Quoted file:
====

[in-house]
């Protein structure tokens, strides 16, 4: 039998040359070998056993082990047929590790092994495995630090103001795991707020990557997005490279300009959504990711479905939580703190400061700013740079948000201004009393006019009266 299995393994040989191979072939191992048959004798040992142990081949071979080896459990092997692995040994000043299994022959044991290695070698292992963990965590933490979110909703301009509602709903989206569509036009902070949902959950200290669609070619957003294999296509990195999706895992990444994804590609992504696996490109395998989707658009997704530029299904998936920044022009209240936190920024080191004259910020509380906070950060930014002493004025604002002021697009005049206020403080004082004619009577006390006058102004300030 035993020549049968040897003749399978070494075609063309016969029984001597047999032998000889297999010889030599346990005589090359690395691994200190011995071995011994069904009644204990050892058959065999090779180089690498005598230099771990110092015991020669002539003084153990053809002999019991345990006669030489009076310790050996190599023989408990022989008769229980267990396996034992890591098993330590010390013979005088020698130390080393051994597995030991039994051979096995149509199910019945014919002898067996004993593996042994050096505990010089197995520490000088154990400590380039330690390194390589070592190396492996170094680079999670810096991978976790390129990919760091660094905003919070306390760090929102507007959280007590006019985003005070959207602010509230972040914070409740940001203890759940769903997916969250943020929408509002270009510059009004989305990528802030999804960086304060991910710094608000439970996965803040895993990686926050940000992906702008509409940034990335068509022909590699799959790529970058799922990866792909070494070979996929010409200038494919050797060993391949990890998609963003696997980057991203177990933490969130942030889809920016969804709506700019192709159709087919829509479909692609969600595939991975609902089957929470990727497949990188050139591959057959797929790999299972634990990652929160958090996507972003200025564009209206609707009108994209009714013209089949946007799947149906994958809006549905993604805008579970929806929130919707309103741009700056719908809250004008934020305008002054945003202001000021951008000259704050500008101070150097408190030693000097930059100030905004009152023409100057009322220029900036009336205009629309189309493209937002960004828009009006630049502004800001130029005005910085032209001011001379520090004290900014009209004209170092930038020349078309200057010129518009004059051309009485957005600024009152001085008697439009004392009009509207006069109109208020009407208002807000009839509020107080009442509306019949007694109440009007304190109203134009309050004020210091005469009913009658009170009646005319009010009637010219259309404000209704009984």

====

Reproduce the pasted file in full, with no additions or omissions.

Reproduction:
[in-house]
């Protein structure tokens, strides 16, 4: 039998040359070998056993082990047929590790092994495995630090103001795991707020990557997005490279300009959504990711479905939580703190400061700013740079948000201004009393006019009266 299995393994040989191979072939191992048959004798040992142990081949071979080896459990092997692995040994000043299994022959044991290695070698292992963990965590933490979110909703301009509602709903989206569509036009902070949902959950200290669609070619957003294999296509990195999706895992990444994804590609992504696996490109395998989707658009997704530029299904998936920044022009209240936190920024080191004259910020509380906070950060930014002493004025604002002021697009005049206020403080004082004619009577006390006058102004300030 035993020549049968040897003749399978070494075609063309016969029984001597047999032998000889297999010889030599346990005589090359690395691994200190011995071995011994069904009644204990050892058959065999090779180089690498005598230099771990110092015991020669002539003084153990053809002999019991345990006669030489009076310790050996190599023989408990022989008769229980267990396996034992890591098993330590010390013979005088020698130390080393051994597995030991039994051979096995149509199910019945014919002898067996004993593996042994050096505990010089197995520490000088154990400590380039330690390194390589070592190396492996170094680079999670810096991978976790390129990919760091660094905003919070306390760090929102507007959280007590006019985003005070959207602010509230972040914070409740940001203890759940769903997916969250943020929408509002270009510059009004989305990528802030999804960086304060991910710094608000439970996965803040895993990686926050940000992906702008509409940034990335068509022909590699799959790529970058799922990866792909070494070979996929010409200038494919050797060993391949990890998609963003696997980057991203177990933490969130942030889809920016969804709506700019192709159709087919829509479909692609969600595939991975609902089957929470990727497949990188050139591959057959797929790999299972634990990652929160958090996507972003200025564009209206609707009108994209009714013209089949946007799947149906994958809006549905993604805008579970929806929130919707309103741009700056719908809250004008934020305008002054945003202001000021951008000259704050500008101070150097408190030693000097930059100030905004009152023409100057009322220029900036009336205009629309189309493209937002960004828009009006630049502004800001130029005005910085032209001011001379520090004290900014009209004209170092930038020349078309200057010129518009004059051309009485957005600024009152001085008697439009004392009009509207006069109109208020009407208002807000009839509020107080009442509306019949007694109440009007304190109203134009309050004020210091005469009913009658009170009646005319009010009637010219259309404000209704009984």